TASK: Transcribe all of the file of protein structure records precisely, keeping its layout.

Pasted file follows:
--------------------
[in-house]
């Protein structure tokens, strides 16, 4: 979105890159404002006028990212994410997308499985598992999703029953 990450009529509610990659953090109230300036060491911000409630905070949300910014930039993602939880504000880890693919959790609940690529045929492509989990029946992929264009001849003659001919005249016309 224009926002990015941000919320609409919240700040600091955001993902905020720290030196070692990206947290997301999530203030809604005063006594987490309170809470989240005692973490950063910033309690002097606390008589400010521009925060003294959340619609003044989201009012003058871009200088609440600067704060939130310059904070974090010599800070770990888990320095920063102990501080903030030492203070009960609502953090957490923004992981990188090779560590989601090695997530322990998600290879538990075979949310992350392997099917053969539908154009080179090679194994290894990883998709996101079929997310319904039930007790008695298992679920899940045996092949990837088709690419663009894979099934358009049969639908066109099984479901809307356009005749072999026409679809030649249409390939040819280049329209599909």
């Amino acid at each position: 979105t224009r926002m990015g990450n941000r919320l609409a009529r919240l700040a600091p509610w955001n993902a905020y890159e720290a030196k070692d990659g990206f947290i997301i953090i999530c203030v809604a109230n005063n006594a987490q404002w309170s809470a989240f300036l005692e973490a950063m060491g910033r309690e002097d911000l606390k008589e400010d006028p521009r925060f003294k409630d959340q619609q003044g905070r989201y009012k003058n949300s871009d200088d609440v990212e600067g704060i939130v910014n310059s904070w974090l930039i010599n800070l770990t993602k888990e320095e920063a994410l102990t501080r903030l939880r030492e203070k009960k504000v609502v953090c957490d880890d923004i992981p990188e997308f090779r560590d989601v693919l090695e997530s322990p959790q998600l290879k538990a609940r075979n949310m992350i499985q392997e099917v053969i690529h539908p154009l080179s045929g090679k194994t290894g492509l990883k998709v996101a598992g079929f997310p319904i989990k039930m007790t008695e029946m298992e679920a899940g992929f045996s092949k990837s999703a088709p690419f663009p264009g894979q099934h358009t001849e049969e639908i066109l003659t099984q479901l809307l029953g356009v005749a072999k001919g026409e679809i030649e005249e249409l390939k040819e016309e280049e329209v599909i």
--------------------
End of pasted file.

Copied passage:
[in-house]
């Protein structure tokens, strides 16, 4: 979105890159404002006028990212994410997308499985598992999703029953 990450009529509610990659953090109230300036060491911000409630905070949300910014930039993602939880504000880890693919959790609940690529045929492509989990029946992929264009001849003659001919005249016309 224009926002990015941000919320609409919240700040600091955001993902905020720290030196070692990206947290997301999530203030809604005063006594987490309170809470989240005692973490950063910033309690002097606390008589400010521009925060003294959340619609003044989201009012003058871009200088609440600067704060939130310059904070974090010599800070770990888990320095920063102990501080903030030492203070009960609502953090957490923004992981990188090779560590989601090695997530322990998600290879538990075979949310992350392997099917053969539908154009080179090679194994290894990883998709996101079929997310319904039930007790008695298992679920899940045996092949990837088709690419663009894979099934358009049969639908066109099984479901809307356009005749072999026409679809030649249409390939040819280049329209599909």
């Amino acid at each position: 979105t224009r926002m990015g990450n941000r919320l609409a009529r919240l700040a600091p509610w955001n993902a905020y890159e720290a030196k070692d990659g990206f947290i997301i953090i999530c203030v809604a109230n005063n006594a987490q404002w309170s809470a989240f300036l005692e973490a950063m060491g910033r309690e002097d911000l606390k008589e400010d006028p521009r925060f003294k409630d959340q619609q003044g905070r989201y009012k003058n949300s871009d200088d609440v990212e600067g704060i939130v910014n310059s904070w974090l930039i010599n800070l770990t993602k888990e320095e920063a994410l102990t501080r903030l939880r030492e203070k009960k504000v609502v953090c957490d880890d923004i992981p990188e997308f090779r560590d989601v693919l090695e997530s322990p959790q998600l290879k538990a609940r075979n949310m992350i499985q392997e099917v053969i690529h539908p154009l080179s045929g090679k194994t290894g492509l990883k998709v996101a598992g079929f997310p319904i989990k039930m007790t008695e029946m298992e679920a899940g992929f045996s092949k990837s999703a088709p690419f663009p264009g894979q099934h358009t001849e049969e639908i066109l003659t099984q479901l809307l029953g356009v005749a072999k001919g026409e679809i030649e005249e249409l390939k040819e016309e280049e329209v599909i």